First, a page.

x Abu Dhabi, UAEFriday 19 January 2018

From death's door to Dubai

Three years ago an illness put Paul Delport's career and life in jeopardy. This afternoon, the South Africa captain leads his team in quest for a second successive title.

Paul Delport's remarkable comeback from  illness will be complete when he leads the Springboks out against Wales today at The Sevens.
Paul Delport's remarkable comeback from illness will be complete when he leads the Springboks out against Wales today at The Sevens.

In November 2006 the Vodacom Stormers scrum-half Paul Delport was diagnosed with a debilitating illness. It left him not only with concerns for his career, but left him fighting for his life. Three years on and the South African, 25, is captain of his country and preparing to lead them out this afternoon as they start their quest for a second successive title at the Dubai Sevens.

Delport, understandably, knows only too well how fortunate he is to be here at all as he prepares to lead his side out against the world champions Wales today. "Something like that makes you appreciate everything a lot more, it also makes you realise how short your career is and how quickly things can be taken away from you," he said. Aged 22 when the disease struck, Delport was returning to Cape Town having been travelling in southern Africa. After training again with Super 14s side the Stormers, however, he found himself increasingly lethargic and registering a worryingly high fever.

The former South Africa Under 19 and U21 captain's father is a doctor and advised his son to see a specialist. Within days he had been diagnosed with Epstein Barr Virus (EBV), a common illness that weakens the immune system. As widespread as EBV is - 95 per cent of Americans over the age of 35 have contracted it at some point in their lives - Delport's condition was exacerbated by his vigourous fitness regime, which led to his immune system virtually collapsing. He was quickly admitted to hospital, where he stayed for more than a month. Tests later found he had contracted meningitis, hepatitis, glandular fever and inflammation of the brain.

"When I do something, I do it properly," he joked of his plight. It was no laughing matter at the time: doctors initially warned he may never play rugby again. Yet within nine months he was back on the field playing for Western Province in the Currie Cup and, later, rejoined the Springbok sevens in the IRB World Series, where he helped them win their first title earlier this year. South Africa coach Paul Treu, despite watching Mzwandile Stick lead the side to victory last season, decided to name Delport as squad captain this year, and the new captain, who will play sweeper for the Boks, said he was as surprised as anyone.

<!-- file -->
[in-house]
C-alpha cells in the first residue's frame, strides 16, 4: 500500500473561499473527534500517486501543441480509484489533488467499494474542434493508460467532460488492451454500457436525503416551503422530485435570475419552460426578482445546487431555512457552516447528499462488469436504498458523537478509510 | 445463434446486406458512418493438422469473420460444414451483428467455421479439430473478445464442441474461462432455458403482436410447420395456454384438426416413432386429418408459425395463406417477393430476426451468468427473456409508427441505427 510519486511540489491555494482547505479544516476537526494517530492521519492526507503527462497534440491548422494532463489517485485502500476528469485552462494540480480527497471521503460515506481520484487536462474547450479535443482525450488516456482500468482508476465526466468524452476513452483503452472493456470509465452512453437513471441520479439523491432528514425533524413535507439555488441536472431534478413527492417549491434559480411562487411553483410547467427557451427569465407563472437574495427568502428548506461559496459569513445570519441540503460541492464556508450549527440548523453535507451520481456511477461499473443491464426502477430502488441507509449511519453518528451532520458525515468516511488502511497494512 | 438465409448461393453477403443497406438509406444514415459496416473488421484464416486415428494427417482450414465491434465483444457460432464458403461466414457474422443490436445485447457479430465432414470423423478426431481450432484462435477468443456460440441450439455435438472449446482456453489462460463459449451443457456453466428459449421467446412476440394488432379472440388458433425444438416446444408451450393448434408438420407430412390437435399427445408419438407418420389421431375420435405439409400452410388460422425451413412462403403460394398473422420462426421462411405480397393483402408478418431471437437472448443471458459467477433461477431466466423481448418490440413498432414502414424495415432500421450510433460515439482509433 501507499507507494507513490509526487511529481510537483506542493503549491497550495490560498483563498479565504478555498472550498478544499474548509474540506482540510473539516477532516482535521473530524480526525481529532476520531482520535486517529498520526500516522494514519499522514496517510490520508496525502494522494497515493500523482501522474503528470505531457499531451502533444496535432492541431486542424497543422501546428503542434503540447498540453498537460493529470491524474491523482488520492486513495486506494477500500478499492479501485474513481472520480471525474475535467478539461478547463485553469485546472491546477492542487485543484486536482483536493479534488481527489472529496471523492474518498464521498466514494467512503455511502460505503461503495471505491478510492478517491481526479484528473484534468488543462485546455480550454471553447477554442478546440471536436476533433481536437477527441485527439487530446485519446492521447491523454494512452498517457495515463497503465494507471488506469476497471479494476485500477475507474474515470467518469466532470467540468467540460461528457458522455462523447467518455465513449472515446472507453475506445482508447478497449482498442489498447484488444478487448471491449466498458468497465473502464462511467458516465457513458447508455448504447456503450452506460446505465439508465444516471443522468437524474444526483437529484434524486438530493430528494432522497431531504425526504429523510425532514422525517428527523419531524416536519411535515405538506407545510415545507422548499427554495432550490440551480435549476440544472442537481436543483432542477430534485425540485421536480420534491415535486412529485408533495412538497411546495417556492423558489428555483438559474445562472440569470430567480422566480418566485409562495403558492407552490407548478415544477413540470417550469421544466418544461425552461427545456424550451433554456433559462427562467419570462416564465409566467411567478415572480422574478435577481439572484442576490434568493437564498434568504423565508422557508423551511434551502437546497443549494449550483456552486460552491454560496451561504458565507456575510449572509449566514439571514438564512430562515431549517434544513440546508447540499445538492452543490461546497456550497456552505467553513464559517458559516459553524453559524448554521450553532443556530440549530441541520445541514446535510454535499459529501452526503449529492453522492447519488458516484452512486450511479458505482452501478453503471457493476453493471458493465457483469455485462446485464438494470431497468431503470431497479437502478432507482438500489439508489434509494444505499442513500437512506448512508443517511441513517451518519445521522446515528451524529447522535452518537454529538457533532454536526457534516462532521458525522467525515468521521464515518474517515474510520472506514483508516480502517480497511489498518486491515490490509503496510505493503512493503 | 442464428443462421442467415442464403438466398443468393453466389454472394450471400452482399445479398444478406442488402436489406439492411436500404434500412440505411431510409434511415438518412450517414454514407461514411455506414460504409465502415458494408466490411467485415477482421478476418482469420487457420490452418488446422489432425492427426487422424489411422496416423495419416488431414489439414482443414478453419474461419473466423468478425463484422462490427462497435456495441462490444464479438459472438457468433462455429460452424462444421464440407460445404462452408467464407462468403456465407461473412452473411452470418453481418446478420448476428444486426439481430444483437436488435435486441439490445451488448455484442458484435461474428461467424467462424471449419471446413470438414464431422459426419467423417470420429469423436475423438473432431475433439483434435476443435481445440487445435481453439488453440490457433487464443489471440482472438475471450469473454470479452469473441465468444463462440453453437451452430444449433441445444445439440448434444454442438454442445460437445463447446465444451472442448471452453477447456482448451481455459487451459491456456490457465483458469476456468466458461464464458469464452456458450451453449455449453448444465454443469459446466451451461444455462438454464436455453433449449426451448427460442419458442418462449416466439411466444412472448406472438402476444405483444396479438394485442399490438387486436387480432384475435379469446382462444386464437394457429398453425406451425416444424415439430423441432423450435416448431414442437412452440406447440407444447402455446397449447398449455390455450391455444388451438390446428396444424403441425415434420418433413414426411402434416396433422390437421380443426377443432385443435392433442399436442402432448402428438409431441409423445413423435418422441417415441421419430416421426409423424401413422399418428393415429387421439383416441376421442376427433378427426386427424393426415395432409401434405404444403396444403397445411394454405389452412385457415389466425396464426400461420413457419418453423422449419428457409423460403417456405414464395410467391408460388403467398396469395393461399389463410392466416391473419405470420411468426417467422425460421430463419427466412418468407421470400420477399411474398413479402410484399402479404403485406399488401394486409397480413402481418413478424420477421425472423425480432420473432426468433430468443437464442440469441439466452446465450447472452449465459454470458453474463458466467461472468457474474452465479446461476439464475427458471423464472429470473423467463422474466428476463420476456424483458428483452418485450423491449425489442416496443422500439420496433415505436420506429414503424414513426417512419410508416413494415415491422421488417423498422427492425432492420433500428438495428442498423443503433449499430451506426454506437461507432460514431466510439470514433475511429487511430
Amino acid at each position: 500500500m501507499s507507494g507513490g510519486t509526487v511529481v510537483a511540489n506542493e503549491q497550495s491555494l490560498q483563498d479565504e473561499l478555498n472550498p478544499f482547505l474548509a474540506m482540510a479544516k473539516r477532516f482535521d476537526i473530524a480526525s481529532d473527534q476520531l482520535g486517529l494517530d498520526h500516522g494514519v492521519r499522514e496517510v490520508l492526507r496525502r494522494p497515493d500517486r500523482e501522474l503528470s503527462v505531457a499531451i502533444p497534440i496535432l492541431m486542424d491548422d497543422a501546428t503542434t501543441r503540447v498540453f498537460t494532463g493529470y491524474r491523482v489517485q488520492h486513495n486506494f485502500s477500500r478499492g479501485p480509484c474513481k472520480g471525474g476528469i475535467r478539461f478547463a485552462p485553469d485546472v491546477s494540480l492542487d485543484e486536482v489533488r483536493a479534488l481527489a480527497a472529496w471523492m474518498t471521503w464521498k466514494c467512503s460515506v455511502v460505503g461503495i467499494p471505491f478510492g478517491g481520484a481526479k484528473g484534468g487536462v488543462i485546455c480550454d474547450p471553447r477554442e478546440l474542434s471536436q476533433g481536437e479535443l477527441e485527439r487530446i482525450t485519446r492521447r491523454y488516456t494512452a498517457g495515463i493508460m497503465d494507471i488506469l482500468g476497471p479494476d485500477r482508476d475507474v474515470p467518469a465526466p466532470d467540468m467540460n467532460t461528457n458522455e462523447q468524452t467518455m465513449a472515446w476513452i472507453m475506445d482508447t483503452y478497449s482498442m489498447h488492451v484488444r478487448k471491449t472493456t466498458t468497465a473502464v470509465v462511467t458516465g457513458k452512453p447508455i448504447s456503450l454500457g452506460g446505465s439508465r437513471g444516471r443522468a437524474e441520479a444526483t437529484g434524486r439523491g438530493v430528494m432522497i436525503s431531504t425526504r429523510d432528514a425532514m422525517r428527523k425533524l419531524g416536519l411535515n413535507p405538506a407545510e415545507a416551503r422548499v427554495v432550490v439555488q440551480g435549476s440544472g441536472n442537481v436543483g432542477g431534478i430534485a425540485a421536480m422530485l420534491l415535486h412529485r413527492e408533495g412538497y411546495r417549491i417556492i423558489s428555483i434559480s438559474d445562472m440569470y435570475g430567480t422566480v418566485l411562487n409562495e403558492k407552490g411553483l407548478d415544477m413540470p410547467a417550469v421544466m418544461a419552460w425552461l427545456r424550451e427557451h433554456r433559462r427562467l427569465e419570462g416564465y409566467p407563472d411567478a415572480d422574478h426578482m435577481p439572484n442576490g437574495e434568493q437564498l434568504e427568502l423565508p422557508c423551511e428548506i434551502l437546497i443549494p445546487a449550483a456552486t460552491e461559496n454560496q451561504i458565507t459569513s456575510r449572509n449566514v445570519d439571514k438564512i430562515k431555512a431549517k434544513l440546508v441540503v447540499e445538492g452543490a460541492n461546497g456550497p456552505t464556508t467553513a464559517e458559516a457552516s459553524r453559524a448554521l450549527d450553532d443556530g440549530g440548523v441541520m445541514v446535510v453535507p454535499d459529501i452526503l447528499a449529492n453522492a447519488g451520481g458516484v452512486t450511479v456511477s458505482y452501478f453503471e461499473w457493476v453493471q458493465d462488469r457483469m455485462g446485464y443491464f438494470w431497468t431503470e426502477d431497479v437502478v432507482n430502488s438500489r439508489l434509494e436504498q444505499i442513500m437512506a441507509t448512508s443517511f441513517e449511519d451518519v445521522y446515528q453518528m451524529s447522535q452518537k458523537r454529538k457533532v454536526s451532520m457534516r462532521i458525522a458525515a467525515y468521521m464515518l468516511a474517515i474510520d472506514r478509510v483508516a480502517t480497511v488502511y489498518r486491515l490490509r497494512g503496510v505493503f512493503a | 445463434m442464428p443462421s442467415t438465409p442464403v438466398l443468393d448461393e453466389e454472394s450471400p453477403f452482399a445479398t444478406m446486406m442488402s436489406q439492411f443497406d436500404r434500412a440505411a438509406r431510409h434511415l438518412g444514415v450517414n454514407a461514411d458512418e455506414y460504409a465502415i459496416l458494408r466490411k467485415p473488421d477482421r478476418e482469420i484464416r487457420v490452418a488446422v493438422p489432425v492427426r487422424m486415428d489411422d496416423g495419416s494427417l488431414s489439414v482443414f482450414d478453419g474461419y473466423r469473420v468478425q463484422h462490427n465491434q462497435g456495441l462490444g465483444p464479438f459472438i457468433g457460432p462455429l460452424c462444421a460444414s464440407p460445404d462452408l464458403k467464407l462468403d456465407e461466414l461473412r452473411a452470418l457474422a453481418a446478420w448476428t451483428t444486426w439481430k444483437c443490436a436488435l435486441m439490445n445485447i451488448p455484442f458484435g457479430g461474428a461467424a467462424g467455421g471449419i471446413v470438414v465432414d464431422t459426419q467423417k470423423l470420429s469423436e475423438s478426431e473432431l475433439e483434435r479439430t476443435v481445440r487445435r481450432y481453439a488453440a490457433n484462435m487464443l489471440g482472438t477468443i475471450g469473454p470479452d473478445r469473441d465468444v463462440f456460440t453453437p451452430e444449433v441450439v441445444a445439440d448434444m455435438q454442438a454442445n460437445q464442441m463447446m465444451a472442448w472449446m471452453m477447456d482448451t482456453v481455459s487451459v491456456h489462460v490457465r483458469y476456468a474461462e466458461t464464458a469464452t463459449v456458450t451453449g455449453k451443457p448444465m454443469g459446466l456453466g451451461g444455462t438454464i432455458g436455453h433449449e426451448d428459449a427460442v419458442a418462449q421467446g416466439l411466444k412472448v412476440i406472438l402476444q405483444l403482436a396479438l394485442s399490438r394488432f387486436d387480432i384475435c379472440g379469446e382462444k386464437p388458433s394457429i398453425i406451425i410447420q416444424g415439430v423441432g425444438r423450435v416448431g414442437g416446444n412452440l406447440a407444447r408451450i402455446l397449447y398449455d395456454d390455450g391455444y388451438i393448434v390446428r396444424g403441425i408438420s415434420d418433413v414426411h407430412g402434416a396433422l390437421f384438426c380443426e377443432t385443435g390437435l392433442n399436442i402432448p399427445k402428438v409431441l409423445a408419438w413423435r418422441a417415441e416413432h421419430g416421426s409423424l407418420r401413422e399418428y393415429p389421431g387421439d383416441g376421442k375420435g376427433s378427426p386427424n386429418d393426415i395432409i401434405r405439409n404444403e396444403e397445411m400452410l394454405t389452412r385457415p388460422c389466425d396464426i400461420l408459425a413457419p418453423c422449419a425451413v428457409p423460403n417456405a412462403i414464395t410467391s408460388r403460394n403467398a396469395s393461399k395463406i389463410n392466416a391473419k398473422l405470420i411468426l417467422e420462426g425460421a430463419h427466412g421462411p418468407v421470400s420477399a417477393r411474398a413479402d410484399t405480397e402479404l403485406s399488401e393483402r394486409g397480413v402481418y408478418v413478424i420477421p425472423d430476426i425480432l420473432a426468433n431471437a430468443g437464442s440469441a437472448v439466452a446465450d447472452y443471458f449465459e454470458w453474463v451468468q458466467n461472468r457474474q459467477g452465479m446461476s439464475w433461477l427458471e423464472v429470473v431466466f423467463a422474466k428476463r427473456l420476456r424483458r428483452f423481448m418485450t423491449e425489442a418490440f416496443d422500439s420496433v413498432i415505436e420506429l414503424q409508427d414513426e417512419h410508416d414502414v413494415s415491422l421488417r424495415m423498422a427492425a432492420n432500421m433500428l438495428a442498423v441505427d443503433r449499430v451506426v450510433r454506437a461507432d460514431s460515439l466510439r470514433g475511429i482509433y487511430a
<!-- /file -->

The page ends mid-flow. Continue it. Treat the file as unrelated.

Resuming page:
"Coming off the series we had last season, I didn't really expect anything to change," he said. "But that's one of the fantastic things about Paul Treu, he doesn't just see you as the player. He sees you as the person, and one of the things this sevens side is big on is developing the person. "So, "Stickie" was captain last year, I'm captain this year and somebody else will be captain next year.

"But so far it's just been fantastic. It's such an honour. I've got a team of 12 guys who are all captains in their own right and that makes it pretty easy for me - and the guys make it very easy for each other. The great thing is that we are all on the same wavelength; we are all very passionate and all very keen to win." His determination to succeed will need to be at its strongest this weekend, but Delport insisted, while his side may be the tournament favourites, he is refusing to look past the Boks' first opponents, Wales, the shock winners of the Sevens World Cup here in Dubai in March.

"We were the champions last season, but this year we have zero points," he added. "We have to prove ourselves all over again and are just focusing on the next game; that is our priority just now and that is what we are gearing up for. That is our final." @Email:gmeenaghan@thenational.ae